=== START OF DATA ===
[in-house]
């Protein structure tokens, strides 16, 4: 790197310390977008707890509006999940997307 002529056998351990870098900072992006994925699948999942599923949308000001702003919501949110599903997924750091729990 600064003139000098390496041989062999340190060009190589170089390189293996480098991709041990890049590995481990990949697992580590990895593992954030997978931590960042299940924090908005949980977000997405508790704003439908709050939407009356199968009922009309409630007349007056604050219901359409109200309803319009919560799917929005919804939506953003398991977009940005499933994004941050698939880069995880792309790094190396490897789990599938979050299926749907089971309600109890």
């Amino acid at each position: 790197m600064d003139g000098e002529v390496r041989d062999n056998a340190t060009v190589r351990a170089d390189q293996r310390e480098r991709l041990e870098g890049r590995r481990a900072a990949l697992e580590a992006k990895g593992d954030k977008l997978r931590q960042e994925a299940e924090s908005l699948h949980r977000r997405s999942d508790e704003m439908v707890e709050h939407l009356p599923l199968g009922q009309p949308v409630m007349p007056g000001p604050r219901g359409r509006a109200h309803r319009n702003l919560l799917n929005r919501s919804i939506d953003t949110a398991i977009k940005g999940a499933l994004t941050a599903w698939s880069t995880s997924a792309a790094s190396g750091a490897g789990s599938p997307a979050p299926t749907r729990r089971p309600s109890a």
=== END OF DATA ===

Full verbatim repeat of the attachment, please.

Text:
[in-house]
């Protein structure tokens, strides 16, 4: 790197310390977008707890509006999940997307 002529056998351990870098900072992006994925699948999942599923949308000001702003919501949110599903997924750091729990 600064003139000098390496041989062999340190060009190589170089390189293996480098991709041990890049590995481990990949697992580590990895593992954030997978931590960042299940924090908005949980977000997405508790704003439908709050939407009356199968009922009309409630007349007056604050219901359409109200309803319009919560799917929005919804939506953003398991977009940005499933994004941050698939880069995880792309790094190396490897789990599938979050299926749907089971309600109890």
């Amino acid at each position: 790197m600064d003139g000098e002529v390496r041989d062999n056998a340190t060009v190589r351990a170089d390189q293996r310390e480098r991709l041990e870098g890049r590995r481990a900072a990949l697992e580590a992006k990895g593992d954030k977008l997978r931590q960042e994925a299940e924090s908005l699948h949980r977000r997405s999942d508790e704003m439908v707890e709050h939407l009356p599923l199968g009922q009309p949308v409630m007349p007056g000001p604050r219901g359409r509006a109200h309803r319009n702003l919560l799917n929005r919501s919804i939506d953003t949110a398991i977009k940005g999940a499933l994004t941050a599903w698939s880069t995880s997924a792309a790094s190396g750091a490897g789990s599938p997307a979050p299926t749907r729990r089971p309600s109890a």